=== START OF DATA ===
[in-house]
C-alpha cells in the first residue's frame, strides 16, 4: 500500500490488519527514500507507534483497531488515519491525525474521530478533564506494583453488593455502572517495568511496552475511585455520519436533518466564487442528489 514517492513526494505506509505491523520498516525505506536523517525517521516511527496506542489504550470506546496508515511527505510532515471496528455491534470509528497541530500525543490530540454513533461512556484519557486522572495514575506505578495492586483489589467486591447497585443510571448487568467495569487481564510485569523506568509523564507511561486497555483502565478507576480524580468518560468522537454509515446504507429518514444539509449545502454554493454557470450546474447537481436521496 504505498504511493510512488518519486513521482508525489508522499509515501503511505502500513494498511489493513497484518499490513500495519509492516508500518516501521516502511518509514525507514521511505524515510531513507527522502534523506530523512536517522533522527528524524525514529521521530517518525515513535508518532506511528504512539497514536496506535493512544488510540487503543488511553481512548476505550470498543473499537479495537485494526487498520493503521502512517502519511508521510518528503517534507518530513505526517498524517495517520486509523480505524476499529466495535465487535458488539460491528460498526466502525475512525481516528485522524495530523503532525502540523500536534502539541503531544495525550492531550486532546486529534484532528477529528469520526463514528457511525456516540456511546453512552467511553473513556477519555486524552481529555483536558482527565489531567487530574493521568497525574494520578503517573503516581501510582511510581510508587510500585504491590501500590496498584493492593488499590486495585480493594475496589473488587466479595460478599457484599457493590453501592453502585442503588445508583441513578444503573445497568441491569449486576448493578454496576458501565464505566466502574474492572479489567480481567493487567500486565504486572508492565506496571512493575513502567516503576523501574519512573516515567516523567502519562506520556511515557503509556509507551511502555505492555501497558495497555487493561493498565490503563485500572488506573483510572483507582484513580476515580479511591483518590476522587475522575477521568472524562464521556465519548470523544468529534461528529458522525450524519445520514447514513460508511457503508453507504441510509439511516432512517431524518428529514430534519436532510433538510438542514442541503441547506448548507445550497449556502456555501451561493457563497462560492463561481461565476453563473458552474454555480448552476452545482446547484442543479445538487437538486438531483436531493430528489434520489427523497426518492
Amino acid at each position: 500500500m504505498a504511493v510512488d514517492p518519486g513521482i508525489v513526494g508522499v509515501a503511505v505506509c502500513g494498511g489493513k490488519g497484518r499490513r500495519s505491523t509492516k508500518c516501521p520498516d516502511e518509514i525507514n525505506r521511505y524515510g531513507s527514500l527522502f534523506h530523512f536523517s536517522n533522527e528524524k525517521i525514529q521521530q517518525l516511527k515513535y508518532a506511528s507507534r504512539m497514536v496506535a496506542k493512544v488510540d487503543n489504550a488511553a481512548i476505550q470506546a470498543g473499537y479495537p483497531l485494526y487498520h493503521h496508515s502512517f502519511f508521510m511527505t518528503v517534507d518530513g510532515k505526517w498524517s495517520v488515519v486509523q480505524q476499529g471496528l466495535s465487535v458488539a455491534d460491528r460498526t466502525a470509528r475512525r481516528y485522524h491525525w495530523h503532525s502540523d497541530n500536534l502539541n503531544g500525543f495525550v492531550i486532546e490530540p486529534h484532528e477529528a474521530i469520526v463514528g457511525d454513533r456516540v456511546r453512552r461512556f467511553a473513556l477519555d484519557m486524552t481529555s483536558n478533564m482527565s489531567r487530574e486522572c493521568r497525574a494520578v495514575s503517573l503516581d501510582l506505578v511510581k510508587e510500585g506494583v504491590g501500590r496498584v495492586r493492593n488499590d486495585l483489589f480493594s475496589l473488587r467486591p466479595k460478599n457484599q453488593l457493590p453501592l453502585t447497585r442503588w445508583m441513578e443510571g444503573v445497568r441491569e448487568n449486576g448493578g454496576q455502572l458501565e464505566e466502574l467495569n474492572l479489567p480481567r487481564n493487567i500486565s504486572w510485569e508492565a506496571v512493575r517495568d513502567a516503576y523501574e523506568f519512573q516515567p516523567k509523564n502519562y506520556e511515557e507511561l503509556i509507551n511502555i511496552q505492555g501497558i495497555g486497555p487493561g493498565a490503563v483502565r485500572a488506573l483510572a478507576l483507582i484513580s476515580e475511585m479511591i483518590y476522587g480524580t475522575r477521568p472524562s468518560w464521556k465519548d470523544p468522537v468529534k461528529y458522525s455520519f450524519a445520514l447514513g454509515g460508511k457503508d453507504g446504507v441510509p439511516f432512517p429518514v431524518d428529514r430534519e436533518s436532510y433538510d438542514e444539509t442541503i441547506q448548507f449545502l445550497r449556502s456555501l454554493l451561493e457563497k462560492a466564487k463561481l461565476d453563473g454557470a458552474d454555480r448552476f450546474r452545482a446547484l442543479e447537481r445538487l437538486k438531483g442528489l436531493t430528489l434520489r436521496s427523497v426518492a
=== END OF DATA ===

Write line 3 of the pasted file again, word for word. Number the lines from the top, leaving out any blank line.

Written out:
Amino acid at each position: 500500500m504505498a504511493v510512488d514517492p518519486g513521482i508525489v513526494g508522499v509515501a503511505v505506509c502500513g494498511g489493513k490488519g497484518r499490513r500495519s505491523t509492516k508500518c516501521p520498516d516502511e518509514i525507514n525505506r521511505y524515510g531513507s527514500l527522502f534523506h530523512f536523517s536517522n533522527e528524524k525517521i525514529q521521530q517518525l516511527k515513535y508518532a506511528s507507534r504512539m497514536v496506535a496506542k493512544v488510540d487503543n489504550a488511553a481512548i476505550q470506546a470498543g473499537y479495537p483497531l485494526y487498520h493503521h496508515s502512517f502519511f508521510m511527505t518528503v517534507d518530513g510532515k505526517w498524517s495517520v488515519v486509523q480505524q476499529g471496528l466495535s465487535v458488539a455491534d460491528r460498526t466502525a470509528r475512525r481516528y485522524h491525525w495530523h503532525s502540523d497541530n500536534l502539541n503531544g500525543f495525550v492531550i486532546e490530540p486529534h484532528e477529528a474521530i469520526v463514528g457511525d454513533r456516540v456511546r453512552r461512556f467511553a473513556l477519555d484519557m486524552t481529555s483536558n478533564m482527565s489531567r487530574e486522572c493521568r497525574a494520578v495514575s503517573l503516581d501510582l506505578v511510581k510508587e510500585g506494583v504491590g501500590r496498584v495492586r493492593n488499590d486495585l483489589f480493594s475496589l473488587r467486591p466479595k460478599n457484599q453488593l457493590p453501592l453502585t447497585r442503588w445508583m441513578e443510571g444503573v445497568r441491569e448487568n449486576g448493578g454496576q455502572l458501565e464505566e466502574l467495569n474492572l479489567p480481567r487481564n493487567i500486565s504486572w510485569e508492565a506496571v512493575r517495568d513502567a516503576y523501574e523506568f519512573q516515567p516523567k509523564n502519562y506520556e511515557e507511561l503509556i509507551n511502555i511496552q505492555g501497558i495497555g486497555p487493561g493498565a490503563v483502565r485500572a488506573l483510572a478507576l483507582i484513580s476515580e475511585m479511591i483518590y476522587g480524580t475522575r477521568p472524562s468518560w464521556k465519548d470523544p468522537v468529534k461528529y458522525s455520519f450524519a445520514l447514513g454509515g460508511k457503508d453507504g446504507v441510509p439511516f432512517p429518514v431524518d428529514r430534519e436533518s436532510y433538510d438542514e444539509t442541503i441547506q448548507f449545502l445550497r449556502s456555501l454554493l451561493e457563497k462560492a466564487k463561481l461565476d453563473g454557470a458552474d454555480r448552476f450546474r452545482a446547484l442543479e447537481r445538487l437538486k438531483g442528489l436531493t430528489l434520489r436521496s427523497v426518492a